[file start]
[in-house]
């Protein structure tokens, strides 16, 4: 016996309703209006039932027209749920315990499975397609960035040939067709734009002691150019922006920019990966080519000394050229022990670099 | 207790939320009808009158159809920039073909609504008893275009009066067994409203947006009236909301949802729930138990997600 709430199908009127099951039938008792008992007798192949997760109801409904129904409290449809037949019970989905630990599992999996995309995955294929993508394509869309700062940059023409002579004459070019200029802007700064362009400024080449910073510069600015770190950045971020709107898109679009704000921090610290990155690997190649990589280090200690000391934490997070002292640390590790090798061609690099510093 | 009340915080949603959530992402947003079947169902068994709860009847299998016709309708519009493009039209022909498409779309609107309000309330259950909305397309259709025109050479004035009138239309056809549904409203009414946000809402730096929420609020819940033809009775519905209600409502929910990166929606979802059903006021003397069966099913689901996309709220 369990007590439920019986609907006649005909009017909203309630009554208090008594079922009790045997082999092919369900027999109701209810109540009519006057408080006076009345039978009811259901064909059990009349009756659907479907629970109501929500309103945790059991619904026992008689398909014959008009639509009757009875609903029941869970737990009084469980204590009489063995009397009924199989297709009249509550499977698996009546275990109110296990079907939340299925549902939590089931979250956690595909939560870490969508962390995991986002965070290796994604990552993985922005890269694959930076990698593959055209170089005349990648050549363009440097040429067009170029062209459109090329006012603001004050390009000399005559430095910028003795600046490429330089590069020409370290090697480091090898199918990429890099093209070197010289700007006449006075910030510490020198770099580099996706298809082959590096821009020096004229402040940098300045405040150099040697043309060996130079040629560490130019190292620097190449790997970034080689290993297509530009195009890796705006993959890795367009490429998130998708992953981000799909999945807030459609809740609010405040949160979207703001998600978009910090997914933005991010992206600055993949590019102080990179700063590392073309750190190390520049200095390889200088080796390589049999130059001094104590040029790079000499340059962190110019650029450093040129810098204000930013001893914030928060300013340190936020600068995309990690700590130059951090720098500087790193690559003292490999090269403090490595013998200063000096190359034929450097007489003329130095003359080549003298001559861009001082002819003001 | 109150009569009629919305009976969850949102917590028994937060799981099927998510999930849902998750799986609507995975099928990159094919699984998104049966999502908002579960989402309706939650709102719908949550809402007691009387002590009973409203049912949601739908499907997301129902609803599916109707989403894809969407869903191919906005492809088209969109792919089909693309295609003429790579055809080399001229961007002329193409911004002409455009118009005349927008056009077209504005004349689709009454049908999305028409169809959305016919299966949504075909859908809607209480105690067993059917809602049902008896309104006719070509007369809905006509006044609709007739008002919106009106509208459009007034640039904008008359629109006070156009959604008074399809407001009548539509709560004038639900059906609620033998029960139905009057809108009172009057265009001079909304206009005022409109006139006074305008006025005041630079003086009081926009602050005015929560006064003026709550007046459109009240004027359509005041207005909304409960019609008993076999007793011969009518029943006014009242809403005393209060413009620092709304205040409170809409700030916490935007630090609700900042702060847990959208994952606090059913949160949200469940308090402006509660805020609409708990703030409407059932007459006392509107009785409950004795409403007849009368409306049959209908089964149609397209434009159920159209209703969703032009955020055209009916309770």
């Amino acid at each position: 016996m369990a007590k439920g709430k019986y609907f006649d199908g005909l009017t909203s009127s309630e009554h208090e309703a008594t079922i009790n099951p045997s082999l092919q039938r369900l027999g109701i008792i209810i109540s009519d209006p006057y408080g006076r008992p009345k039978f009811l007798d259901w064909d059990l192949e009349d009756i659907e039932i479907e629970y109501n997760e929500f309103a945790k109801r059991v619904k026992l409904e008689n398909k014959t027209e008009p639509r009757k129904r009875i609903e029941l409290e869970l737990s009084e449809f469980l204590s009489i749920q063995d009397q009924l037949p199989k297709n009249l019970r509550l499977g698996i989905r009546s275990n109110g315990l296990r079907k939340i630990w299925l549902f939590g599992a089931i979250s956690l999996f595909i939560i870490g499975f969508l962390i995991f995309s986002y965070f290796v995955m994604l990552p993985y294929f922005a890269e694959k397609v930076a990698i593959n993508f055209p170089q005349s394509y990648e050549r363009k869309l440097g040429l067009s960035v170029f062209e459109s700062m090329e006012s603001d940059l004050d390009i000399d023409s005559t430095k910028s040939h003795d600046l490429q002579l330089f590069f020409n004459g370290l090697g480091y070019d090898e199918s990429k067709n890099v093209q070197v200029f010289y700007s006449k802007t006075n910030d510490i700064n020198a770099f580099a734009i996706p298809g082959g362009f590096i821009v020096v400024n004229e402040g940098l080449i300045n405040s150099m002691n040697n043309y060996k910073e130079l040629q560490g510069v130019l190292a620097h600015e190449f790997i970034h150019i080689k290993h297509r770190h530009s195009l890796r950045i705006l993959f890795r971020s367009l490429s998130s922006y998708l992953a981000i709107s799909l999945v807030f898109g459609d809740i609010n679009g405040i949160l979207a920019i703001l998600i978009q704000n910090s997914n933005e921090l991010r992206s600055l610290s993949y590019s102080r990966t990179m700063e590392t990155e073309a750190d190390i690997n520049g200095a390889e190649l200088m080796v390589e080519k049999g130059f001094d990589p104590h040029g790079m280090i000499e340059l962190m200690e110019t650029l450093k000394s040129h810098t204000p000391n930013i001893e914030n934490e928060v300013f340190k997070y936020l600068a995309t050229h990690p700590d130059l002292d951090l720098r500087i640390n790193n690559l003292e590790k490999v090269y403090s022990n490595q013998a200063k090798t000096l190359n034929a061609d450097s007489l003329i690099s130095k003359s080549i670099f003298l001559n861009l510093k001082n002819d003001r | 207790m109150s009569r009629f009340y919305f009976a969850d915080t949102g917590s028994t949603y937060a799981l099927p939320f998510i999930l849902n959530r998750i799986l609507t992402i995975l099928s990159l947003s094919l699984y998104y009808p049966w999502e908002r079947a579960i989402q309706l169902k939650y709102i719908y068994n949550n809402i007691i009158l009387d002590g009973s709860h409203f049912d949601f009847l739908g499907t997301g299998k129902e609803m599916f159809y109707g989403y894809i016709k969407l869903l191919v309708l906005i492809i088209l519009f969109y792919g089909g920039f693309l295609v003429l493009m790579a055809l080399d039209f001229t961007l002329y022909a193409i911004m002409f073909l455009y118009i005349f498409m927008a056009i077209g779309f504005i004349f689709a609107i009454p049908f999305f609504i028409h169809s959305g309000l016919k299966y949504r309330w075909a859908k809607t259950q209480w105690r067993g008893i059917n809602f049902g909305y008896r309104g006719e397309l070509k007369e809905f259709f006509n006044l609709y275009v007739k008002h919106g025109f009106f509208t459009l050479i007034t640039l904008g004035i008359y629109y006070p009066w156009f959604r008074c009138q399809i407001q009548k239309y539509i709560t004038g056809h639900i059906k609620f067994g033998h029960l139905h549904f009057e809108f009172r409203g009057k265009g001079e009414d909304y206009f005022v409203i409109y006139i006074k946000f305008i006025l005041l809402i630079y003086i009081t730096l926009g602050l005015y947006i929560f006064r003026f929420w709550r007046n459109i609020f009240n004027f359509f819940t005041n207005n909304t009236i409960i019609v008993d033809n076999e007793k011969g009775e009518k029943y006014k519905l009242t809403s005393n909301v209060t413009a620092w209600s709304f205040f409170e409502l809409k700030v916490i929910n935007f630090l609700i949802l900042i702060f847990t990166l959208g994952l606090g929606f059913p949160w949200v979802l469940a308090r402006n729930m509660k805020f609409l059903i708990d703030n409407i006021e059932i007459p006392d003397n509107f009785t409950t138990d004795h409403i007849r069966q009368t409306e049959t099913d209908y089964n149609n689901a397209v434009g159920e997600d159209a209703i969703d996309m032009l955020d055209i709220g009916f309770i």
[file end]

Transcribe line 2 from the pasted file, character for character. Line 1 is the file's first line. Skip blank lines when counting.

């Protein structure tokens, strides 16, 4: 016996309703209006039932027209749920315990499975397609960035040939067709734009002691150019922006920019990966080519000394050229022990670099 | 207790939320009808009158159809920039073909609504008893275009009066067994409203947006009236909301949802729930138990997600 709430199908009127099951039938008792008992007798192949997760109801409904129904409290449809037949019970989905630990599992999996995309995955294929993508394509869309700062940059023409002579004459070019200029802007700064362009400024080449910073510069600015770190950045971020709107898109679009704000921090610290990155690997190649990589280090200690000391934490997070002292640390590790090798061609690099510093 | 009340915080949603959530992402947003079947169902068994709860009847299998016709309708519009493009039209022909498409779309609107309000309330259950909305397309259709025109050479004035009138239309056809549904409203009414946000809402730096929420609020819940033809009775519905209600409502929910990166929606979802059903006021003397069966099913689901996309709220 369990007590439920019986609907006649005909009017909203309630009554208090008594079922009790045997082999092919369900027999109701209810109540009519006057408080006076009345039978009811259901064909059990009349009756659907479907629970109501929500309103945790059991619904026992008689398909014959008009639509009757009875609903029941869970737990009084469980204590009489063995009397009924199989297709009249509550499977698996009546275990109110296990079907939340299925549902939590089931979250956690595909939560870490969508962390995991986002965070290796994604990552993985922005890269694959930076990698593959055209170089005349990648050549363009440097040429067009170029062209459109090329006012603001004050390009000399005559430095910028003795600046490429330089590069020409370290090697480091090898199918990429890099093209070197010289700007006449006075910030510490020198770099580099996706298809082959590096821009020096004229402040940098300045405040150099040697043309060996130079040629560490130019190292620097190449790997970034080689290993297509530009195009890796705006993959890795367009490429998130998708992953981000799909999945807030459609809740609010405040949160979207703001998600978009910090997914933005991010992206600055993949590019102080990179700063590392073309750190190390520049200095390889200088080796390589049999130059001094104590040029790079000499340059962190110019650029450093040129810098204000930013001893914030928060300013340190936020600068995309990690700590130059951090720098500087790193690559003292490999090269403090490595013998200063000096190359034929450097007489003329130095003359080549003298001559861009001082002819003001 | 109150009569009629919305009976969850949102917590028994937060799981099927998510999930849902998750799986609507995975099928990159094919699984998104049966999502908002579960989402309706939650709102719908949550809402007691009387002590009973409203049912949601739908499907997301129902609803599916109707989403894809969407869903191919906005492809088209969109792919089909693309295609003429790579055809080399001229961007002329193409911004002409455009118009005349927008056009077209504005004349689709009454049908999305028409169809959305016919299966949504075909859908809607209480105690067993059917809602049902008896309104006719070509007369809905006509006044609709007739008002919106009106509208459009007034640039904008008359629109006070156009959604008074399809407001009548539509709560004038639900059906609620033998029960139905009057809108009172009057265009001079909304206009005022409109006139006074305008006025005041630079003086009081926009602050005015929560006064003026709550007046459109009240004027359509005041207005909304409960019609008993076999007793011969009518029943006014009242809403005393209060413009620092709304205040409170809409700030916490935007630090609700900042702060847990959208994952606090059913949160949200469940308090402006509660805020609409708990703030409407059932007459006392509107009785409950004795409403007849009368409306049959209908089964149609397209434009159920159209209703969703032009955020055209009916309770």